Plants and pets are incapable of communicating to us what’s hurting them, or how to make them happy. It’s entirely up to us to find that out and keep our beloved companions in good health.
Plants often have telltale patterns that guide us to what they need. It’s important to be able to understand these signs and to act accordingly.
If your plant looks unwell, you might ask yourself; why are my Monstera leaves turning brown? Here’s a detailed checklist you can use to deduce the answer.
To further facilitate the process, we divided the issues into brown spots and brown tips. We also provided the best remedy for each case.
Brown spots on your Monstera are often associated with environmental factors. Occasionally, you’d get the same effect if you’re too generous with the fertilizers.
The most common reasons causing brown spots on the Monstera leaves are the following.
Monsteras prefer filtered light over direct light or complete shade. This balance is sometimes hard to achieve, and the plant might be receiving too much sunlight.
You’d know that from the unique pattern on the leaves. Sunburns start with discoloration, then silvery grey spots, which soon become dark brown spots.
This should tell you that this location is too bright for the Monstera. Covering the window with a curtain, or moving the Monstera further from the light should fix this.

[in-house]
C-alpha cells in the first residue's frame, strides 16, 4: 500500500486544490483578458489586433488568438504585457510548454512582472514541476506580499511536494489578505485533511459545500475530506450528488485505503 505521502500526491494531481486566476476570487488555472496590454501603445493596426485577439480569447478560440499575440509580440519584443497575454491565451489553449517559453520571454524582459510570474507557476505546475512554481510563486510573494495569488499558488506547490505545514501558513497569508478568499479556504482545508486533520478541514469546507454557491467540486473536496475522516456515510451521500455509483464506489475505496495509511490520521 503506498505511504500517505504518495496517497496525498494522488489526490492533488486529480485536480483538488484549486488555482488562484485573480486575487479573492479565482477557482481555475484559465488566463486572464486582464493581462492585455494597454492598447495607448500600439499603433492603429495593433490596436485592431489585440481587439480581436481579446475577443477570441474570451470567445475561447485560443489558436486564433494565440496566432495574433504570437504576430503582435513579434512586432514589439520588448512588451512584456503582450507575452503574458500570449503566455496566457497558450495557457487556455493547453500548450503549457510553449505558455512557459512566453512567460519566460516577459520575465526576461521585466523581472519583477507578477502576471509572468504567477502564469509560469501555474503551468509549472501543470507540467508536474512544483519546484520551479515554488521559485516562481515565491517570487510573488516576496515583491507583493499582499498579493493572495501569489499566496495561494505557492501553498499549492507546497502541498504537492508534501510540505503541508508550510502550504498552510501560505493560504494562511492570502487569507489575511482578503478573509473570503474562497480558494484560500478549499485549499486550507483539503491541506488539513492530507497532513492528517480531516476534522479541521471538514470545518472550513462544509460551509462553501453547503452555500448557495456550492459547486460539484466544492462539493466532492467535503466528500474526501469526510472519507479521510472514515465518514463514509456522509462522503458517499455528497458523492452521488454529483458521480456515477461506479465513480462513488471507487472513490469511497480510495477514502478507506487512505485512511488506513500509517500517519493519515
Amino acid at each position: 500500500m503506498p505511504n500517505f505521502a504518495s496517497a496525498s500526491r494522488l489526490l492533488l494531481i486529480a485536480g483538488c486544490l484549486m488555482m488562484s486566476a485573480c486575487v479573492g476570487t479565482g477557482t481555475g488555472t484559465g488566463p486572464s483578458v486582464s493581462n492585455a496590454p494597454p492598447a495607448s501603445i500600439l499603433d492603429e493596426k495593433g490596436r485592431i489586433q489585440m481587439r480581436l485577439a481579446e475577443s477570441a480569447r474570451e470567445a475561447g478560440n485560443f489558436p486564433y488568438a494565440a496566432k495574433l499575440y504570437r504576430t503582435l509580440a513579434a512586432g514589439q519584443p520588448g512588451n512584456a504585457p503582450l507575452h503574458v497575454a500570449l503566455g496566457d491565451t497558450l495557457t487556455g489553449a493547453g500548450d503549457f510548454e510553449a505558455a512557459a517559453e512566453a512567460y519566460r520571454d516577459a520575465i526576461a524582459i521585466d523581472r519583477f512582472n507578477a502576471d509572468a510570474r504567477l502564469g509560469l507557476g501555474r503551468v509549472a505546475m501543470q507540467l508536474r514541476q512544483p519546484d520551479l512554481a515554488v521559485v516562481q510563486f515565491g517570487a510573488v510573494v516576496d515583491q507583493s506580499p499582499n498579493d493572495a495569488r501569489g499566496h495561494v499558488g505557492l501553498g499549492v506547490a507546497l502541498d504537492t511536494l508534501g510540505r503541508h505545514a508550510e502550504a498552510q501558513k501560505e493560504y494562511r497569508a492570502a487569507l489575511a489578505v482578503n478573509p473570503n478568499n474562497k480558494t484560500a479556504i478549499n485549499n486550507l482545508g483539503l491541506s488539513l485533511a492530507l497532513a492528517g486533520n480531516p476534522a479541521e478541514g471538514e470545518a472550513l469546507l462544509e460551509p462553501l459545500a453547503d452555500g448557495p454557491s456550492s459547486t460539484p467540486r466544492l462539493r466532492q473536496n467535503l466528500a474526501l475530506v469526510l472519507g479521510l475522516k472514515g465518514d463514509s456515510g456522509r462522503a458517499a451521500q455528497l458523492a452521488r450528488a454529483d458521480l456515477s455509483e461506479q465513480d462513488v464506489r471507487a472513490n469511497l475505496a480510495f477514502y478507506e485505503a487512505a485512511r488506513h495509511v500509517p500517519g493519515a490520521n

Monstera is native to the tropical parts of South America, where the humidity is quite high. This exotic plant favors temperatures ranging from 65° and 90° F, and humidity levels of 60 to 80%.
If you live in a dry environment, that would reflect badly on your plant, as it takes in water through its leaves.
Misting the Monstera frequently would be good. Additionally, you can place a ceramic bowl filled with water near the Monstera to elevate the humidity levels.
Too much fertilizer creates a toxic growing medium for the plant. What’s more, the fertilizers are barely washed out by irrigation.
In forests, rain constantly purifies the soil and adjusts its pH level. This isn’t the case for a potted plant.
The first signs of excessive fertilization are dark brown spots on the leaves, that soon turn into black areas.
At this stage, even if you stop fertilizing the soil altogether that might not solve the problem. You’d have to change the soil, or at least rinse it thoroughly under running water.